“The system is changing radically and forever. Fashion, which reflects our essence, in its infinite and opportunistic change will have to learn and make its own new codes and terms. Environment, circularity, reuse, savings, transformation, optimisation: these are all key concepts for the future of the world and humans.” This is how, at the end of the presentation at the Patagonia Store, Matteo Marzotto introduced the book by Francesca Romana Rinaldi (Egea Bocconi University Press), of which he also wrote the preface. The president of Dondup spoke about the challenges we face, the paradigm shift of which Italy can be a forerunner, even by taking a leading role, promoting responsible innovation thanks to its extraordinary balance between skills and tradition.
The book written (in English) by the director of the Master in Brand & Business Management and the New Sustainable Fashion short course at the Milan Fashion Institute (inter-university consortium comprising the Bocconi University, the Catholic University of Milan and the Polytechnic Institute of Milan) analyses the changes that companies must urgently consider in order to tackle the environmental and social problems that lie behind the value chains of the fashion industry.
At the G7 Summit held in Biarritz in 2019, 32 fashion brands signed their commitment to the “Fashion Pact” (a gradual alignment to the UN’s Sustainable Development Goals, which focuses on three gaps related to the environment, biodiversity and the climate). There is still a long way to go, but the book expresses the hope for the future of fashion, with a time horizon postponed to 2030.
The book references many company cases to highlight that numerous good practices are being adopted and that companies are gradually moving away from greenwashing to become truly strategic. The book also presents the main findings of more than 50 interviews with opinion leaders, entrepreneurs, CEOs, managers, associations, and policy makers. Among the strengths of the book is the creation of a new model of circularity in the value chain called the “Renewed Fashion Value Chain.”
Questioning the future of the industry in 2030, the author states that the necessary changes can be summarised in six points: having traceable and transparent value chains; involving consumers in a circular economy to prolong product life; reading and interpreting data so that technologies can increase human creativity; granting consumer centricity, engagement and inclusivity; transitioning from suppliers of products to suppliers of services; making profits without harming the environment or society.
The starting point is the word “sustainability”, which must take on a new meaning. An empirical, case-oriented and interview-based approach that will help to explain how responsible innovation must be seen not only as a driver to update business models, but also as the only way to ensure medium and long term economic sustainability. Chapter One starts with a discussion on the current state of fashion companies and on their important social role. The idea that the integration of ethics and aesthetics may not be enough is also discussed, introducing the concept of responsible innovation. The characteristics of consumers interested in sustainability are then analysed, exploring the many definitions of this consumer segment, the various clusters in existence and the specific communication tools for talking about sustainability in the fashion industry, according to the different consumer expectations. Chapter Three reinterprets the linear model of Porter’s value chain towards a Renewed Fashion Value Chain, and introduces the business models that will be available in the fashion industry by 2030. Another chapter focuses on transparency and traceability, aimed at creating sustainable value chains in the fashion industry, examining their role as crucial enablers of a more responsible production and consumption model. Chapter Five is dedicated to technologies for traceability and supply chain protection, with a particular focus on anti-counterfeiting. Chapter Six looks at how to manage circularity in fashion. The findings of the most updated reports on the application of circularity in the textile and clothing industries are presented, and the best practices underlying the opportunities and challenges of circular fashion are discussed. There are interesting opportunities of Collaborative Fashion Consumption (CFC) such as rental, subscription and recommerce services). Chapter Eight outlines the B-Corp certification and the legal status of Benefit Corporations. It analyses concrete examples to allow a deeper understanding of the application of these tools. It also examines the innovative ways in which sustainability is incorporated into the everyday business practices of some key players in the fashion industry. Finally, it discusses the future of fashion towards 2030 and presents the views of several opinion leaders. It also discusses some emerging technologies, such as wearable devices, blockchain technology, augmented reality, virtual reality, 3D printing, robotics, artificial intelligence and machine learning. Fashion companies will need to involve consumers in their circular value chains, offering different ways to prolong product life. They must put the needs of consumers much more at the centre through product customisation, on-demand collections, a multi-channel approach, transmedia storytelling and one-to-one communication. Fashion companies will have to make the transition from producing and distributing products to offering more personalised services such as repair, rental and re-commerce, according to principles of ethics and responsible innovation.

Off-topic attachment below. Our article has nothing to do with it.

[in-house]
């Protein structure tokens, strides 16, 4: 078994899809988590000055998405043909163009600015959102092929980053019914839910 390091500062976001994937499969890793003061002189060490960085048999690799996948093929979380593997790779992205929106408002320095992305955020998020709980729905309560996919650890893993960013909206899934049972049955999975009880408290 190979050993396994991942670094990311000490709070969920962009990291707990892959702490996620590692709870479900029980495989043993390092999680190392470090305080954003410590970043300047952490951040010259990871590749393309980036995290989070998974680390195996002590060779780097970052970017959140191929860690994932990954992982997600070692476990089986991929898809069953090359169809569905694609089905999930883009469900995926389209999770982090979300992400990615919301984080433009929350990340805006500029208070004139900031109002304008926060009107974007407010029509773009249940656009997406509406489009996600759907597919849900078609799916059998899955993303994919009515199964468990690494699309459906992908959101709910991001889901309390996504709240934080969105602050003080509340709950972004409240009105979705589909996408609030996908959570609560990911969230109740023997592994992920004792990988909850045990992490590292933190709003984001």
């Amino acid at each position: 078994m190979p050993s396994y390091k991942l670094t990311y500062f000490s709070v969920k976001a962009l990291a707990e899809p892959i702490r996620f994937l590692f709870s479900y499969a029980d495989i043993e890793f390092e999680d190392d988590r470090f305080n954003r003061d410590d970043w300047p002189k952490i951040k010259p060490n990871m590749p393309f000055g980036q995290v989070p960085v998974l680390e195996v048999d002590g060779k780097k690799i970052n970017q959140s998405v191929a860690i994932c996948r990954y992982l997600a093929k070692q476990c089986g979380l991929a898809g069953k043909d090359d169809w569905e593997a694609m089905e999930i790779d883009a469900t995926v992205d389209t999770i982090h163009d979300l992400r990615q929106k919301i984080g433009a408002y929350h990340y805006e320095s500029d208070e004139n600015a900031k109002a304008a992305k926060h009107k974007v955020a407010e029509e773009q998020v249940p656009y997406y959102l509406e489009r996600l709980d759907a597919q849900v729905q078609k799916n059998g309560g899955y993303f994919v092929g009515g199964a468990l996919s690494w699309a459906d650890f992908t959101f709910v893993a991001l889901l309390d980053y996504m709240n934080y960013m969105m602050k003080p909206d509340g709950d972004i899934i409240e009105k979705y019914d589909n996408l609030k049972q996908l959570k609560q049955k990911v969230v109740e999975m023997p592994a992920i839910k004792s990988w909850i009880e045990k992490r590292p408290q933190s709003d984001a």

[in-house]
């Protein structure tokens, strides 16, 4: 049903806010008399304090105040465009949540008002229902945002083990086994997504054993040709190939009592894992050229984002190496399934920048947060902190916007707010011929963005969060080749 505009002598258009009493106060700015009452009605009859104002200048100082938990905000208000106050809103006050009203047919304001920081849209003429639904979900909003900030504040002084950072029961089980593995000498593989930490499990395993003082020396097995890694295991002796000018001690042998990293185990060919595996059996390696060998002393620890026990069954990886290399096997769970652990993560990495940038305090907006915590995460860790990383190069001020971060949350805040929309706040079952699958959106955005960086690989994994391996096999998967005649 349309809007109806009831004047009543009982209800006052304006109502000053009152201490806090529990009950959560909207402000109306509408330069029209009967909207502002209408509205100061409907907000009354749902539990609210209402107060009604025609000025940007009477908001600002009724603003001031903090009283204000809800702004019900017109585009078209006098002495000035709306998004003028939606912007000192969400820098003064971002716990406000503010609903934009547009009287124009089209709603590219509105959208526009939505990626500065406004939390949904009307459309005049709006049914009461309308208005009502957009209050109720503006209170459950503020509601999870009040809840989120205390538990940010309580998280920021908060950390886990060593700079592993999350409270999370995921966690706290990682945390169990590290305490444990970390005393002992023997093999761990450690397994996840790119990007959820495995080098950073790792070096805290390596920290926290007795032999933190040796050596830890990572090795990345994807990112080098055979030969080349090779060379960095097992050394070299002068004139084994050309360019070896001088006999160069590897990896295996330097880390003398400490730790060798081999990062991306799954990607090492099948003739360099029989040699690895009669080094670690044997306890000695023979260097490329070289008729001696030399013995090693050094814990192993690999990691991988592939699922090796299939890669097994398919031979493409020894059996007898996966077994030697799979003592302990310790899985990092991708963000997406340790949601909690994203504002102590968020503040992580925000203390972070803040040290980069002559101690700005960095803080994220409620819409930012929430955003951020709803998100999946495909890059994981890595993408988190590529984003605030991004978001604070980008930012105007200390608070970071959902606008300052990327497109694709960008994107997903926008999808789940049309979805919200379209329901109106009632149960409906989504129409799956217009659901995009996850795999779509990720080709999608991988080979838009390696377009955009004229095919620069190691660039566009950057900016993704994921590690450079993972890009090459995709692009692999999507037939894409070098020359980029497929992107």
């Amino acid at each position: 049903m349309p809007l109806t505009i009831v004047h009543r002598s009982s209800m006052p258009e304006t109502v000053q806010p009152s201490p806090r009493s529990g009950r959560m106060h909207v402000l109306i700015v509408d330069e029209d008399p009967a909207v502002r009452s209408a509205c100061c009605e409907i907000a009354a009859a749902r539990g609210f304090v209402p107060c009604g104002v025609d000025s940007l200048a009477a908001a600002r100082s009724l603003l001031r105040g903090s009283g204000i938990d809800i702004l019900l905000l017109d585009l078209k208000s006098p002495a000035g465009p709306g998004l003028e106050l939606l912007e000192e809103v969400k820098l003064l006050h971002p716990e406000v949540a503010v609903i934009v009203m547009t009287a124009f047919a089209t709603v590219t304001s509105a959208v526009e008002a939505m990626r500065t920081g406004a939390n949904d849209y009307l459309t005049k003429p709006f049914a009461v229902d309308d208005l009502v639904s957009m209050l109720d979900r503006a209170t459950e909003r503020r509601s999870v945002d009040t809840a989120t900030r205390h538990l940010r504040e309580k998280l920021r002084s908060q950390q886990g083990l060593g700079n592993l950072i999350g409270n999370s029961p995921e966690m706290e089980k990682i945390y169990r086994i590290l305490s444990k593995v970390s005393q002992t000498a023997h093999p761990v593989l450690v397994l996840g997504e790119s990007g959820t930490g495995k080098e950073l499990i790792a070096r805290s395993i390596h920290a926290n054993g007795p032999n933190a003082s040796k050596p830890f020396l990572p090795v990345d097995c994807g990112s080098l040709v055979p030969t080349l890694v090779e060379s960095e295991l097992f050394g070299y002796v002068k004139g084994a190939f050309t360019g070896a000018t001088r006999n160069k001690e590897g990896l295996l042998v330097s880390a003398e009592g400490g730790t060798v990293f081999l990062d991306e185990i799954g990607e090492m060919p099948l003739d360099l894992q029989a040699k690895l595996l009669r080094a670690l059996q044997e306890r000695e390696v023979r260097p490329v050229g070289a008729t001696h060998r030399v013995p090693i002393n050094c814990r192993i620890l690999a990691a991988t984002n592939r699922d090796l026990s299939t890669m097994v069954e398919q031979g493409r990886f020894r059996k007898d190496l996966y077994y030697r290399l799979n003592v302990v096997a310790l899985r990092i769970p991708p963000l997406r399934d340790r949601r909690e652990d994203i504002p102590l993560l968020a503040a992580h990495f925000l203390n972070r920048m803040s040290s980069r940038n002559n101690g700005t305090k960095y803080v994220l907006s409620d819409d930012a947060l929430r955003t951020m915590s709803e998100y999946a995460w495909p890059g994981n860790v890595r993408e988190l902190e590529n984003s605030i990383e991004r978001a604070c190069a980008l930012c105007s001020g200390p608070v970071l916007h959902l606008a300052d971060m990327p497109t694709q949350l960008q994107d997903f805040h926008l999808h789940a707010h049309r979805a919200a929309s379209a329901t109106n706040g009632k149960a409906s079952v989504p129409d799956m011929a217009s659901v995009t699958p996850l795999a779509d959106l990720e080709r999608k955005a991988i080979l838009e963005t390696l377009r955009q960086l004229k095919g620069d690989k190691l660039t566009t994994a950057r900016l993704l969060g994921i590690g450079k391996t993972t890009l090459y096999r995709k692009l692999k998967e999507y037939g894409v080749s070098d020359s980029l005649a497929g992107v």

Francesca Romana Rinaldi